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Alternatives to S&P 500 Index Funds

These standouts show there's more than one way to index the market.

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The 2005 Morningstar Investment Conference was last week (June 20-22), and among the most eagerly anticipated panels among Morningstar fund analysts was "The Right Way to Index" with PIMCO's Rob Arnott and Vanguard's Gus Sauter. Yes, yes, we fund analysts are aware that eagerly awaiting a discussion of index funds, much less the methodology of indexing, puts us smack-dab in the middle of Nerdville. Maybe that's ameliorated by the fact that what we most yearned for was a healthy debate over an idea that many investors might think an accepted fact: Market-cap weighted indexes are very solid foundations for passive investments.

The iconoclast on the panel, Rob Arnott, takes issue with that notion. A simplified version of his argument follows. While a firm's market cap is to some extent based on its fundamentals, it also reflects investors' forward-looking expectations for future growth, whether positive or negative. While some will achieve expectations, others won't, and their market caps will drop. Meanwhile, many firms will overcome low forecasts and grow larger than the market expects. And in a cap-weighted index, those firms that will eventually disappoint are automatically overweighted while those that will eventually be pleasant surprises are automatically underweighted. Arnott suggests that an index that uses fundamental factors is therefore superior, and he favors a combination of normalized sales, normalized cash flow, book values, and, when available, normalized dividends. Arnott also contends that, over the long haul, such an index will deliver superior returns (which he supports with historical information); he plans to put his management where his mouth is later this summer with the debut of PIMCO Fundamental IndexPLUS fund, which will use derivatives to invest in the largest 1,000 U.S. companies using his methodology.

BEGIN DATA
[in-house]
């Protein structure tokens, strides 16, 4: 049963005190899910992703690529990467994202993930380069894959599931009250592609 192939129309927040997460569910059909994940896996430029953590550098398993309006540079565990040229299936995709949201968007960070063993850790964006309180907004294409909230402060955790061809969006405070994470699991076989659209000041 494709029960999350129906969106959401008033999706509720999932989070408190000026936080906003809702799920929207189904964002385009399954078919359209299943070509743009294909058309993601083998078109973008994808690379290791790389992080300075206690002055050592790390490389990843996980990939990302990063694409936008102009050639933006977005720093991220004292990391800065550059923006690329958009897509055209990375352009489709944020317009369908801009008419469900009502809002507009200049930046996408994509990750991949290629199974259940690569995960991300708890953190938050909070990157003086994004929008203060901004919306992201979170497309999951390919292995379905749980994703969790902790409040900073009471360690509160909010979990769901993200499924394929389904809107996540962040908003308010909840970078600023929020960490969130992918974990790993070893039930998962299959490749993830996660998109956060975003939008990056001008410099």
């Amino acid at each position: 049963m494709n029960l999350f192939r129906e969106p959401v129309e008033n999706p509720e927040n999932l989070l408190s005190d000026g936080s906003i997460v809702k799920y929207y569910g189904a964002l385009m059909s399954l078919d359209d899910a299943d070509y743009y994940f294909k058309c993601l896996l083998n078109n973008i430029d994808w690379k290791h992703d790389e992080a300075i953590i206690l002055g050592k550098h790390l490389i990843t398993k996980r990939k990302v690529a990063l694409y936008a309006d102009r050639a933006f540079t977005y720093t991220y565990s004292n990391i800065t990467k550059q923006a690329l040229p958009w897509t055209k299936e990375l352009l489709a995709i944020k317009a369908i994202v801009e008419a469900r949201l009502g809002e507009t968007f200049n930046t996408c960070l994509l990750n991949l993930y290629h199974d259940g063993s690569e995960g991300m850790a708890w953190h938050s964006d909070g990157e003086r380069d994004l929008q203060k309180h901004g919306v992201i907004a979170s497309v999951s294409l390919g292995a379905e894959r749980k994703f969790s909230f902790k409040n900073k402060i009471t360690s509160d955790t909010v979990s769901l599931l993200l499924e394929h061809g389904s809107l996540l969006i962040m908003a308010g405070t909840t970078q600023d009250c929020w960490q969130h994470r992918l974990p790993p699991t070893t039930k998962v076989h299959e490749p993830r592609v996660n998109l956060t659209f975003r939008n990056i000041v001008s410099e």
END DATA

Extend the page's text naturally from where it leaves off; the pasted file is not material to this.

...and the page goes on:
Gus Sauter, long the indexing guru at Vanguard, disputes Arnott's claims. He characterizes such a methodology as having a distinct small-cap and value bias, one that will cause such an index to skew from the market's returns over time. In his view, whatever flaws a market-weighted index has, it's the truest and most liquid reflection of the market, enabling the largest number of investors to use it. Moreover, he suggests Arnott's returns-based data is time-period sensitive.

Todd Trubey does not own (actual or beneficial) shares in any of the securities mentioned above. Find out about Morningstar’s editorial policies.